Applying Lessons From FailureBY Sarah Stein // Content Marketing Copywriter
Extracting the most value from your biggest flops
“So, you failed. Alright, you really failed. You failed. You failed, you failed, you failed, you failed, you failed. You failed!”
I can’t help but quote Kirsten Dunst’s character Claire Colburn in the 2005 movie Elizabethtown when breaching the subject of failure. I’m reminded of this perfect example every time. Orlando Bloom’s character, Drew, designs a highly anticipated shoe that turns out to be a complete flop costing the company hundreds of millions in lost revenue, and to top it off, his girlfriend dumps him following his shameful firing by the CEO. He plunges deep into despair – even contemplating ending it all.
His plight (while exaggerated for theatrical effect) is one that every human being can relate to on one level or another. Luckily, the story takes a lighthearted turn, and our protagonist is diverted away from his dark intentions.
When we think of failure, a shiver runs down our spine as we focus on the embarrassment, pain, and loss of something that we had strived for. Our mind is automatically triggered to review a compilation of our own personal failures – a sick montage – complete with precise details. Why? Because they leave such a mark on us. Soul-crushing, devastating failures can keep us awake at night, leaving us to recount all the missed opportunities where maybe we could’ve saved ourselves. Said something different. Done something different.
Some failures are inevitable, and some are even good. The way I see it, there’s the good, the bad, and the ugly. But what you learn from the mess-ups, blunders, flops, and defeats are what makes all the difference.
How did the invention of the light bulb come to be? A series of well-intentioned failures, of course. Hypothesis testing, to be exact. Without understanding what doesn’t work, we can’t come to the conclusion of what does. These “exploratory” failures challenge us to think outside the box. In marketing, this could be A/B testing, choosing different ad formats, or running tests to find out where our customers are geographically. We anticipate failure here – sometimes even welcome it – to find out where improvements can be made.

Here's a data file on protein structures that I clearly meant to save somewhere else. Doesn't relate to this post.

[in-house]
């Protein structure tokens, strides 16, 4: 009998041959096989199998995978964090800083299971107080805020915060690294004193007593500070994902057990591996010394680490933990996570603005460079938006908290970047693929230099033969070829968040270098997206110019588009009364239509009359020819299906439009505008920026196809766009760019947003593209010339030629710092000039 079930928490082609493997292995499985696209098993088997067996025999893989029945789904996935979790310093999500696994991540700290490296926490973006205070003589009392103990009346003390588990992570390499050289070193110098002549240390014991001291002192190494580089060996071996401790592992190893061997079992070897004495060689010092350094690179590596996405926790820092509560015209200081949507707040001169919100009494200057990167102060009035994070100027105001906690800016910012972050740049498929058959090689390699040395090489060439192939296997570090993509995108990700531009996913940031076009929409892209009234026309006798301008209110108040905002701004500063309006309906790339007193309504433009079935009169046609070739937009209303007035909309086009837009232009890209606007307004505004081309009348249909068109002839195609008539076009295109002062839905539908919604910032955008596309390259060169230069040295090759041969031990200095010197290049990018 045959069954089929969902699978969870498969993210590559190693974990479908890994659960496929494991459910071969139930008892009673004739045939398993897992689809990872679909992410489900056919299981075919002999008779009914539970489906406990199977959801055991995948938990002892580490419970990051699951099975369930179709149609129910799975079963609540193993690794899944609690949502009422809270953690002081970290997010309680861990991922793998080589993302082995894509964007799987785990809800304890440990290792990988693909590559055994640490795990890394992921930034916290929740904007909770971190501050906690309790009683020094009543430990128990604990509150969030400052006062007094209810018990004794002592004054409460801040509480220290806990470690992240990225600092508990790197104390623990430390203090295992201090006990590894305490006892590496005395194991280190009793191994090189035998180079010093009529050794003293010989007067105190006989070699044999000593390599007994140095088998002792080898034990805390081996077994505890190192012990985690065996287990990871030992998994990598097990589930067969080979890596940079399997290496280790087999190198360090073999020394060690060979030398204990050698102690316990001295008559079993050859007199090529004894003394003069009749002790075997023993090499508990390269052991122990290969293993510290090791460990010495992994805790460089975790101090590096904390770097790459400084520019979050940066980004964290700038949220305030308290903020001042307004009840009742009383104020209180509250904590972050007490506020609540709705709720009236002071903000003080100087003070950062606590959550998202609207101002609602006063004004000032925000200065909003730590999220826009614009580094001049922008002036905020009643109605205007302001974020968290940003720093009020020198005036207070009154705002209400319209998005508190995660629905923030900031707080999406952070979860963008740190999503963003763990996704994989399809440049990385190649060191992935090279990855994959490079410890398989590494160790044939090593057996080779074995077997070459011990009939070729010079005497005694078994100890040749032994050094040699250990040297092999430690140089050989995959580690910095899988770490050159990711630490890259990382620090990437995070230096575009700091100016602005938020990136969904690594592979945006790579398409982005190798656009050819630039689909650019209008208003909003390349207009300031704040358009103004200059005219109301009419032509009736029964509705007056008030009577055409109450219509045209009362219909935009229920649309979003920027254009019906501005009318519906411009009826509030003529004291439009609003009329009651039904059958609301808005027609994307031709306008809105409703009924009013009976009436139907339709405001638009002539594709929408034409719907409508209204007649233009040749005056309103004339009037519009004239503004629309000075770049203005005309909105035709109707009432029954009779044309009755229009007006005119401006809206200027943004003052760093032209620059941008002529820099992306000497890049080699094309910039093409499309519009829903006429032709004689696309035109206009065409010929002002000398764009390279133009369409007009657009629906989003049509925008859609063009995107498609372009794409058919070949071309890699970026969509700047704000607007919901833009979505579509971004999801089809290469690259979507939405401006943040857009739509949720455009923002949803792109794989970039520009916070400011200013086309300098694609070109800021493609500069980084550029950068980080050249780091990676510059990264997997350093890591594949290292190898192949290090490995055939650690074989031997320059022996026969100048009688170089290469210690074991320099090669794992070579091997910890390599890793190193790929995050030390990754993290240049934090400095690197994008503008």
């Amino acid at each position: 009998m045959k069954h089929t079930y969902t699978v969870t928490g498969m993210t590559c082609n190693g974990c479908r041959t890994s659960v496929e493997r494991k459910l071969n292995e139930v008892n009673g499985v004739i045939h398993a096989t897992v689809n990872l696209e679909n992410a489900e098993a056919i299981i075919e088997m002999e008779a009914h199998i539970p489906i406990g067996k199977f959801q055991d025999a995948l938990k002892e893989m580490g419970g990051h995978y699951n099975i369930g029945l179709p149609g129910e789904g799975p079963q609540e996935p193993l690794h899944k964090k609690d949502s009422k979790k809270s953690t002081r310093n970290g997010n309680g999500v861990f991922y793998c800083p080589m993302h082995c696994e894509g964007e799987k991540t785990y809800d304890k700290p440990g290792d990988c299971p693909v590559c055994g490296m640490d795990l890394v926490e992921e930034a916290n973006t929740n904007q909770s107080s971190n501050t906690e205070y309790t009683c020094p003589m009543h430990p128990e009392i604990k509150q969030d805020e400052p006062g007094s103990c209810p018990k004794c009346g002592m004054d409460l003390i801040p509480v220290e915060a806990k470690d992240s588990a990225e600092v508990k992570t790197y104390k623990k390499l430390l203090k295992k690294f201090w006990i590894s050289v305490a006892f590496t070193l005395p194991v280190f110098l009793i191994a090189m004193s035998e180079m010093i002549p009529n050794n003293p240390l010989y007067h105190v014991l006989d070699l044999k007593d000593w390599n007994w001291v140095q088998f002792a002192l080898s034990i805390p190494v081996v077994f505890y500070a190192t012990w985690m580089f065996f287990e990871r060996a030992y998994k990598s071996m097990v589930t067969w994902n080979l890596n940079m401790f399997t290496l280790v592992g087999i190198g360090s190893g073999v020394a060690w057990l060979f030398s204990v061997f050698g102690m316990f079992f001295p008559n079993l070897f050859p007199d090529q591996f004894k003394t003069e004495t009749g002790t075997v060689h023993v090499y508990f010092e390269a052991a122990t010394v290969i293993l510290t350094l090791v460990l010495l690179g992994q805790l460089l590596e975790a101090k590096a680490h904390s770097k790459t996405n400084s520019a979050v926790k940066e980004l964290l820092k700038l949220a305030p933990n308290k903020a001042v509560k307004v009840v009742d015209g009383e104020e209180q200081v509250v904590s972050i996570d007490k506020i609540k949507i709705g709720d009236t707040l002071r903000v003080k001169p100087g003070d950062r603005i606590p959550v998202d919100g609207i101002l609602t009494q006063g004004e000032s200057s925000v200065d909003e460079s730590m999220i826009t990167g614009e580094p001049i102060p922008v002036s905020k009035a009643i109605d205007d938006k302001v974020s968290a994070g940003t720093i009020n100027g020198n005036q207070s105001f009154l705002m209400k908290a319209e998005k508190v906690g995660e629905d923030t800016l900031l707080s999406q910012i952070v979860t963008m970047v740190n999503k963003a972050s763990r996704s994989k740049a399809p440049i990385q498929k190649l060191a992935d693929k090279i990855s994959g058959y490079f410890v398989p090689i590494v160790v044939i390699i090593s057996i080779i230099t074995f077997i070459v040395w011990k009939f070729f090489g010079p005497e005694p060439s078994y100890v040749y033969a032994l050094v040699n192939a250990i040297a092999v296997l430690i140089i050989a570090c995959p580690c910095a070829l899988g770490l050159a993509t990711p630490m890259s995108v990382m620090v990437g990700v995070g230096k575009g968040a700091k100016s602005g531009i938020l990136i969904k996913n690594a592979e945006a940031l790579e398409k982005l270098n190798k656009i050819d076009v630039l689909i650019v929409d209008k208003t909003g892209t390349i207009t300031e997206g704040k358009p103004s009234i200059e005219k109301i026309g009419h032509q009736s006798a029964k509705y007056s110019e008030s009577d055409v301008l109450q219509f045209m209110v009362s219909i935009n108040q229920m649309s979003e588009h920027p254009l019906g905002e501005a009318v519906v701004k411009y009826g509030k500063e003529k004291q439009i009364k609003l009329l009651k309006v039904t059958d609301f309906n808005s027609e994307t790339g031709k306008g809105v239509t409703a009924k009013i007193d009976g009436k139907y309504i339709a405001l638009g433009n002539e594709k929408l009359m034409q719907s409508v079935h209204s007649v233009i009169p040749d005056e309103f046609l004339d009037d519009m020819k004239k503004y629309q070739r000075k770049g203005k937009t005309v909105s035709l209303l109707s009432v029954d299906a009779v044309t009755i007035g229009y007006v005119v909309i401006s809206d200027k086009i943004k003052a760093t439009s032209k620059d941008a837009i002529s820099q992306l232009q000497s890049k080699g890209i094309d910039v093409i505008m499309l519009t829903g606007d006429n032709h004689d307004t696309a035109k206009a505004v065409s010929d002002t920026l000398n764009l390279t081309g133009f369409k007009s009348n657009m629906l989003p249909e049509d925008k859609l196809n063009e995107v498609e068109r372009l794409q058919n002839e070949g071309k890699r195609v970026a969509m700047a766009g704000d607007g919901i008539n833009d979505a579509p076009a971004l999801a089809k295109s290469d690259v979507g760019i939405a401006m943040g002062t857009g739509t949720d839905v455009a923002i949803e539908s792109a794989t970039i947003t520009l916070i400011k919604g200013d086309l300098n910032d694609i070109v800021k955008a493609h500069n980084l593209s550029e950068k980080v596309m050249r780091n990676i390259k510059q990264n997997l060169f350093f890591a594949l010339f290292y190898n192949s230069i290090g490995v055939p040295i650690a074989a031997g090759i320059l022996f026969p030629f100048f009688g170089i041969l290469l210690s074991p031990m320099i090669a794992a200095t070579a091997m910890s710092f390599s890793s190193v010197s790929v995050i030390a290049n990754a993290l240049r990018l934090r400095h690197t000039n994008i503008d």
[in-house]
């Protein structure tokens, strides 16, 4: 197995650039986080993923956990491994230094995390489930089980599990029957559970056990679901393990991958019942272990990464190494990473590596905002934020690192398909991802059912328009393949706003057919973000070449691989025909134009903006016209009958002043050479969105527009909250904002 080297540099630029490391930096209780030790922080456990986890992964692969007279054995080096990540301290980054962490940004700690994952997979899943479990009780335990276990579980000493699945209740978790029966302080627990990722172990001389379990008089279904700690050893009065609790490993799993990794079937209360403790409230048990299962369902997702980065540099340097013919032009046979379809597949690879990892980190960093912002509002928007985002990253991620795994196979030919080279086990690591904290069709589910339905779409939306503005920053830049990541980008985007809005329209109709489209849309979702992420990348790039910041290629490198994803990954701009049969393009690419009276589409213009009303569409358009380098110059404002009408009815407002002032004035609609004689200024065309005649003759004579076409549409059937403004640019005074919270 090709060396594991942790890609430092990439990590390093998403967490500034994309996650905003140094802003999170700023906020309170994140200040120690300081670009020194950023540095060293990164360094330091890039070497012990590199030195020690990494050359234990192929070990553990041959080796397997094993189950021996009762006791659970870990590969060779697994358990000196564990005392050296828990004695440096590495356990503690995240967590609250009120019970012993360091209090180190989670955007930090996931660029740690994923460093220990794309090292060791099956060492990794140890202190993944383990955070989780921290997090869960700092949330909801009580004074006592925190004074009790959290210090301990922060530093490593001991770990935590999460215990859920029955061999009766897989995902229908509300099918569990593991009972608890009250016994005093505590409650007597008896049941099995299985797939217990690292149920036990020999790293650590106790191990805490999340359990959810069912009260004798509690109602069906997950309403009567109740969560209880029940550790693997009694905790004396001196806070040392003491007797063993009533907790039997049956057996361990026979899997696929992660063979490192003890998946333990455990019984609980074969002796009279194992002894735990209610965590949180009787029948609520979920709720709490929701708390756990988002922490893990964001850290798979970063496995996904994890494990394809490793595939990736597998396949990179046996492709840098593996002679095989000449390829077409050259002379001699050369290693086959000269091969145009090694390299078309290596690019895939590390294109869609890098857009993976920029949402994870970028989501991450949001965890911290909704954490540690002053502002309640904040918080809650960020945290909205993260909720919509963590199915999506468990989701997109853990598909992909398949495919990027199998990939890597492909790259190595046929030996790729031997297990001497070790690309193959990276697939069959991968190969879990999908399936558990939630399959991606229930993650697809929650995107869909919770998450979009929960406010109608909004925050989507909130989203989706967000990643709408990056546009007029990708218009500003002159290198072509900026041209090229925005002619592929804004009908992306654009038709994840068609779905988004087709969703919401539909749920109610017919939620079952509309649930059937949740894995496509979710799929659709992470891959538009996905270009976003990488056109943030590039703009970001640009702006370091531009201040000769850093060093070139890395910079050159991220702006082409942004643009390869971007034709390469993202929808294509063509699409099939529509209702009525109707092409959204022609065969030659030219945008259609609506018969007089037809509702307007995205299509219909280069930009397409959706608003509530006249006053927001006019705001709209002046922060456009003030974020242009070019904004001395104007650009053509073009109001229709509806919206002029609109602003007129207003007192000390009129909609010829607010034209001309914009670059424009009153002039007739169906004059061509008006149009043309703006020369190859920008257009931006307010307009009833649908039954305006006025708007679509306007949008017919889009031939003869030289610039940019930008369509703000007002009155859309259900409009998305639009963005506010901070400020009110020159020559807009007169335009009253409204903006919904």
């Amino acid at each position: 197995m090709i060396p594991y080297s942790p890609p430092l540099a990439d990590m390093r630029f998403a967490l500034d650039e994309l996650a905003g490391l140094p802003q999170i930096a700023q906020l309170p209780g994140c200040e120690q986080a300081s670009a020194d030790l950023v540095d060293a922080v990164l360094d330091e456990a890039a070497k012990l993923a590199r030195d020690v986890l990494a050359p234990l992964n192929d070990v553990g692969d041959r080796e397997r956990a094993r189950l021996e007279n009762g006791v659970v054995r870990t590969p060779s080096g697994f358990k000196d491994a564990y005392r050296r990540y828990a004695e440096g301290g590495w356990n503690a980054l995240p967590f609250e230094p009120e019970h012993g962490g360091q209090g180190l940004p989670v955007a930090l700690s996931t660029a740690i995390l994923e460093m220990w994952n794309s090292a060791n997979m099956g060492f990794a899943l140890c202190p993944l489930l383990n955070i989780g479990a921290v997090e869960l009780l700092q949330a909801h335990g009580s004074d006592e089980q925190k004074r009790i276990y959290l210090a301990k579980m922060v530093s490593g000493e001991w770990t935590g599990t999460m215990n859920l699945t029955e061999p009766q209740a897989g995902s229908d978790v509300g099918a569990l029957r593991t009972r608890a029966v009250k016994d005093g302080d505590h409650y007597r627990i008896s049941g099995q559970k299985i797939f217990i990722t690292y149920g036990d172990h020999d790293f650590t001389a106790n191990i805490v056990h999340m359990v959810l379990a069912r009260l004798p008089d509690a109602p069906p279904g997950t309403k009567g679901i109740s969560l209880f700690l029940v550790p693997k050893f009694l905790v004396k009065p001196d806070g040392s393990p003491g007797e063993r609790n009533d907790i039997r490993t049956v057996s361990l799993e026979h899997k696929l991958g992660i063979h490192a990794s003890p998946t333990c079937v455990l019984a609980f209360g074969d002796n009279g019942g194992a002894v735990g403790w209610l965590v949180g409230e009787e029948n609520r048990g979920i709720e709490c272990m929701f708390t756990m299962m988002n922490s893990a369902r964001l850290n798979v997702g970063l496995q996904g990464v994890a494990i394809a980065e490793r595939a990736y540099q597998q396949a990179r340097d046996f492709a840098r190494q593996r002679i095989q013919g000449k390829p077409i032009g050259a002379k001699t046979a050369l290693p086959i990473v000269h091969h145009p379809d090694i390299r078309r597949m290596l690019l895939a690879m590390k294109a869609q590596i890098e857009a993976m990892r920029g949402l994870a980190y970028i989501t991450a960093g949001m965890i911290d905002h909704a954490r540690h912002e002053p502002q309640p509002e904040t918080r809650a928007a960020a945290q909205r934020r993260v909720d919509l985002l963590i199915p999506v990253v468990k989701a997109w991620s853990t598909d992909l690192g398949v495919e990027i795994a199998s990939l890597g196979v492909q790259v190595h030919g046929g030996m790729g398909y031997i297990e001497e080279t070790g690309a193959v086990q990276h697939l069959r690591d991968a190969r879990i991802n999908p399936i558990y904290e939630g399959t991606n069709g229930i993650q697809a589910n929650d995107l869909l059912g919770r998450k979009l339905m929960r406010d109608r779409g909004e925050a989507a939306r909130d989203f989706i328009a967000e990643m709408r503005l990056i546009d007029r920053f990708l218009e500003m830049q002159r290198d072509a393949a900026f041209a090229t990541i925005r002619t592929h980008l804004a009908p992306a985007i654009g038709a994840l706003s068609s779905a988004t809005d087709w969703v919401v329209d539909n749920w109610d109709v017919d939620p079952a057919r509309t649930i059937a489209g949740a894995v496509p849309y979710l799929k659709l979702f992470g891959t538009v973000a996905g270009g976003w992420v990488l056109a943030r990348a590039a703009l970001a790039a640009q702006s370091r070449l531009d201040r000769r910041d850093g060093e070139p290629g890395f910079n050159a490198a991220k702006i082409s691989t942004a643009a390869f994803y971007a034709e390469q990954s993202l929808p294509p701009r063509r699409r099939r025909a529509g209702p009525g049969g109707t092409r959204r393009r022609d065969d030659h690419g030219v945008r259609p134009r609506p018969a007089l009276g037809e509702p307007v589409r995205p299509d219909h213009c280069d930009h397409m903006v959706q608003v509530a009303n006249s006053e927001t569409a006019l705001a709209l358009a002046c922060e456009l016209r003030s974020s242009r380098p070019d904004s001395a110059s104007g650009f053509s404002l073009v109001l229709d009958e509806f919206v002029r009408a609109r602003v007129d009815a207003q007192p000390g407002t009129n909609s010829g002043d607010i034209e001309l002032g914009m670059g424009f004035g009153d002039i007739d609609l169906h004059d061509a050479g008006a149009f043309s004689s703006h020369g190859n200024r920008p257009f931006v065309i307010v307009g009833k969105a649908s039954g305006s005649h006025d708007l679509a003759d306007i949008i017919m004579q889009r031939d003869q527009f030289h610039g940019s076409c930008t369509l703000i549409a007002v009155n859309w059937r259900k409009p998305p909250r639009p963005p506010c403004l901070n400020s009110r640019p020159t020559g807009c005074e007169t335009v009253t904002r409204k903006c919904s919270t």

For most, it’s easy to accept these failures, document what went wrong, and quickly get to work on the next, better version. Maybe it takes countless failures to find that better version, so the key here is persistence and resilience. As the story goes, Thomas Edison made 10,000 unsuccessful attempts at inventing the light bulb. When a reporter asked, “How did it feel to fail so many times?” Edison replied, “I have not failed. I have just found 9,999 ways that do not work.”
When you ask most people, they will say, “Failure is bad!” and they are right, to a degree. Failing to plan, be organized, or set up a strategy before execution is a common road to failure, especially on a complex project where details matter. “Small-scale” failures like being disorganized or disregarding important details over time can build into larger-scale messes that aren’t so easy to clean up. Avoiding failure means diligence and preparation.
When you are able to identify these “small-scale” failures, you’re prepared for change. When a problem pops up, you’ve got what you need to handle it. Thoughtful planning, understanding how to deliver on timelines effectively, and building in wiggle-room to anticipate and mitigate errors are all lessons learned when you make a conscious effort to rise above your last mistake. Good can grow from the bad when you see the source of failure, and instead of ignoring the issues, make a conscious effort to prevent problems from snow-balling.
Ok, when we talk “the ugly” we’re talking about ugly crying. Because some failures are just that bad. We’re talking blunders that missed the mark so big, people everywhere are using it as an example of what not to do. It’s gone viral.
These types of “code red” catastrophes call for some serious filtering of ideas, re-thinking risk-reward strategies, and potentially a review process overhaul. The goal here is to find the hidden disasters that are lurking in our tunnel vision before they go global. We’re so used to seeing the immediate or obvious problems that we don’t take the time to dig for those messages that could be taken out of context or offend the audience.
But don’t worry, even ugly mistakes have a silver lining. After all that ugliness gets washed away in the rain, the rainbow that appears holds valuable lessons about resilience, perseverance, better communication skills, and an opportunity to reflect on what might have gone awry.
It’s impossible to have success without failure. The trick is to stay humble. When you’re high on the mountaintop of success, you sometimes forget how one failure can so easily bring you down. When failure happens, it hurts. Just remember, everyone sometimes fails at something, but not everyone is a failure. As Claire would say, “You wanna be really great? Then have the courage to stick around. Make them wonder why you’re still smiling.”